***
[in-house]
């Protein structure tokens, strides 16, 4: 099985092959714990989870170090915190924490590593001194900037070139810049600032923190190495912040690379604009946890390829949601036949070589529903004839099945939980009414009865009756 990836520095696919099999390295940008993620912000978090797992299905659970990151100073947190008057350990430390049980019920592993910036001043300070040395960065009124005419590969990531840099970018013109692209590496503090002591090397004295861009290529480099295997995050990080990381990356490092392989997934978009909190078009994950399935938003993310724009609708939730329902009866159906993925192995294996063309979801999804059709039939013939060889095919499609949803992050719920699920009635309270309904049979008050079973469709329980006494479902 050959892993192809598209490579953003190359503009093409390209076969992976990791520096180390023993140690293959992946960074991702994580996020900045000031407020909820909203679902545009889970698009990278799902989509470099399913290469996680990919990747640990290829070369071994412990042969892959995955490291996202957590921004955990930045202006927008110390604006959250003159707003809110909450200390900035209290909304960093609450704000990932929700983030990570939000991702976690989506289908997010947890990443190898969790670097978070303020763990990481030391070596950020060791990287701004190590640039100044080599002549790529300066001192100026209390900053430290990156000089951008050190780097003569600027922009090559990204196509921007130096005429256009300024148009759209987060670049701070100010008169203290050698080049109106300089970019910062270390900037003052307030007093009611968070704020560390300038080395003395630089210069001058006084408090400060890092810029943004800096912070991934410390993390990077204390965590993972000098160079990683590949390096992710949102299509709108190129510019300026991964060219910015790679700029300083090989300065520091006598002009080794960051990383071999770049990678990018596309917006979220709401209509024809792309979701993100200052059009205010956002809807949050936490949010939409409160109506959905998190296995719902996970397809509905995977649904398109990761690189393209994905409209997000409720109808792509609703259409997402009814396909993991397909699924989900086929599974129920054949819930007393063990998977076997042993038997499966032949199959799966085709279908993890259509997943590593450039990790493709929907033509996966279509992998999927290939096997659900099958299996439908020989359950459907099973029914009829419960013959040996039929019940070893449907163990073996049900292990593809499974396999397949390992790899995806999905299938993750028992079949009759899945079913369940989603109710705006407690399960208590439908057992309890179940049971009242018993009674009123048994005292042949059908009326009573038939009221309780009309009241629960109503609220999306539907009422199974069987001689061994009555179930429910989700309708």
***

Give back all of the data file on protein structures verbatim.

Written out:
[in-house]
């Protein structure tokens, strides 16, 4: 099985092959714990989870170090915190924490590593001194900037070139810049600032923190190495912040690379604009946890390829949601036949070589529903004839099945939980009414009865009756 990836520095696919099999390295940008993620912000978090797992299905659970990151100073947190008057350990430390049980019920592993910036001043300070040395960065009124005419590969990531840099970018013109692209590496503090002591090397004295861009290529480099295997995050990080990381990356490092392989997934978009909190078009994950399935938003993310724009609708939730329902009866159906993925192995294996063309979801999804059709039939013939060889095919499609949803992050719920699920009635309270309904049979008050079973469709329980006494479902 050959892993192809598209490579953003190359503009093409390209076969992976990791520096180390023993140690293959992946960074991702994580996020900045000031407020909820909203679902545009889970698009990278799902989509470099399913290469996680990919990747640990290829070369071994412990042969892959995955490291996202957590921004955990930045202006927008110390604006959250003159707003809110909450200390900035209290909304960093609450704000990932929700983030990570939000991702976690989506289908997010947890990443190898969790670097978070303020763990990481030391070596950020060791990287701004190590640039100044080599002549790529300066001192100026209390900053430290990156000089951008050190780097003569600027922009090559990204196509921007130096005429256009300024148009759209987060670049701070100010008169203290050698080049109106300089970019910062270390900037003052307030007093009611968070704020560390300038080395003395630089210069001058006084408090400060890092810029943004800096912070991934410390993390990077204390965590993972000098160079990683590949390096992710949102299509709108190129510019300026991964060219910015790679700029300083090989300065520091006598002009080794960051990383071999770049990678990018596309917006979220709401209509024809792309979701993100200052059009205010956002809807949050936490949010939409409160109506959905998190296995719902996970397809509905995977649904398109990761690189393209994905409209997000409720109808792509609703259409997402009814396909993991397909699924989900086929599974129920054949819930007393063990998977076997042993038997499966032949199959799966085709279908993890259509997943590593450039990790493709929907033509996966279509992998999927290939096997659900099958299996439908020989359950459907099973029914009829419960013959040996039929019940070893449907163990073996049900292990593809499974396999397949390992790899995806999905299938993750028992079949009759899945079913369940989603109710705006407690399960208590439908057992309890179940049971009242018993009674009123048994005292042949059908009326009573038939009221309780009309009241629960109503609220999306539907009422199974069987001689061994009555179930429910989700309708």